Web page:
'mericans in Paris 12:27 PM  

@Rube -- Um, thanks for helping us Grandmas and Grandpas with instructions on how to suck eggs. I for one am not a speed solver, and usually start a Sunday puzzle in the morning and finish in the afternoon, with lots of breaks in-between. But I don't have all the time in the world.

Mannix Murphy 12:32 PM  

Just did The Washington Post Sunday puzzle. It was a pun filled puzzle also. I preferred today’s Times puzzle to but that’s just me. There is no doubt in my mind that if the Post puzzle had intstead run in the Times (caveat being the assumption he isn’t friends with the constructor) Rex would’ve shredded it. My biggest complaint about the Post puzzle is that it’s much more difficult to navigate on the IPad than the Times puzzle and since it’s free, unlike the Times, that’s really no complaint. Next time I’ll print it out.

Joseph Michael 12:32 PM  

The paronomasia was priceless. A "farm assist" crossing a "profit earring" and a "lox myth" to boot? C'mon, Rex. Lighten up.

Thought all of the themers, except perhaps for "Lowe commotion," were wordplay gems.

Was it easy to solve? Not for me. Had to work really hard to decipher the sounds. The last to fall was "Mao straps." The "Mao" popped into view right away but the rest of it eluded me for quite a while.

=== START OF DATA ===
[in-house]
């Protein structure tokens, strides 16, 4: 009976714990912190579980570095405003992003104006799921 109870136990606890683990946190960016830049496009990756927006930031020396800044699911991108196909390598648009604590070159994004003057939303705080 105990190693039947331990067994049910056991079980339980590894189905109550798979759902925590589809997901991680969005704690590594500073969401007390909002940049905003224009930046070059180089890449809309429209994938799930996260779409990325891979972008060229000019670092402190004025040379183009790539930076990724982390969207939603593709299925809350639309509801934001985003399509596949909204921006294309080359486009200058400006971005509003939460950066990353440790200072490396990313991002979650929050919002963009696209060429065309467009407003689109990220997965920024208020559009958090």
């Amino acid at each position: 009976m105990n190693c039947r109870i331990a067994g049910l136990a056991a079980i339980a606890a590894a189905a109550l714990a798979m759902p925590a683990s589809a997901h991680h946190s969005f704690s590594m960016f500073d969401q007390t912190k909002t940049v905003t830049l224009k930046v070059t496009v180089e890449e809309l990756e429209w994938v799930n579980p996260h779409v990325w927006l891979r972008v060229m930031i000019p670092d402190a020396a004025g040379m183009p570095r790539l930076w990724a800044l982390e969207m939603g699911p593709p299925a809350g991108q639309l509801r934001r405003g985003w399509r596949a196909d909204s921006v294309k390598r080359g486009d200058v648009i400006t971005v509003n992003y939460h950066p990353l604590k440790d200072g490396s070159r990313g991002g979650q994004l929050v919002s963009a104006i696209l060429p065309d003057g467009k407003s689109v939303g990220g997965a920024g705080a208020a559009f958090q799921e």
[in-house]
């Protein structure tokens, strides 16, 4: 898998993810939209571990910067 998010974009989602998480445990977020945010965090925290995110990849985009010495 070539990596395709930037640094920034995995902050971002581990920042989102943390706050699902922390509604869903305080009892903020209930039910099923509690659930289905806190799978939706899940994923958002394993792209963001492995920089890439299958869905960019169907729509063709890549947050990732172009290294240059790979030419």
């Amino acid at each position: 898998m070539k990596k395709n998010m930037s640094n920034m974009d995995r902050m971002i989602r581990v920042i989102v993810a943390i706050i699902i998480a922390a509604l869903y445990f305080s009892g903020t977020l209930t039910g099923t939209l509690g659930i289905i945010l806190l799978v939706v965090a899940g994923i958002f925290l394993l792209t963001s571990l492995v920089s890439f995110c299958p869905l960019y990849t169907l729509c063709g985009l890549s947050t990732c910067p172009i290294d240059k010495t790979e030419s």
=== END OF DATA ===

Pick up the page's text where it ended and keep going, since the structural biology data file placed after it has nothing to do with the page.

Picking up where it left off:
Thanks for the workout, Matt. I always enjoy your puzzles.

Unknown 12:33 PM  

i am so angry about idealogues v ideologues because in none of the themes clues was the actual word included in the answer until this one. wtf!

clk 12:38 PM  

I really dislike answers like YASIR and HADJ that are variants of foreign words that are commonly spelled differently.

Rube 12:41 PM  

You're welcome. I stopped going for speed last century because it's more fun to chew over the clues than it is to race all over the grid in a rush. And as for time, grandparents usually have plenty of it as do I. Dinner at 4pm? Sounds great!

Two Ponies 12:45 PM  

@ Matt Ginsberg, Thank you for dropping in. I am one of the fans of this puzzle and had tons of fun. I appreciate your frankness in response to the harsh criticism which was over the top today. For what it's worth you started my day off with a smile.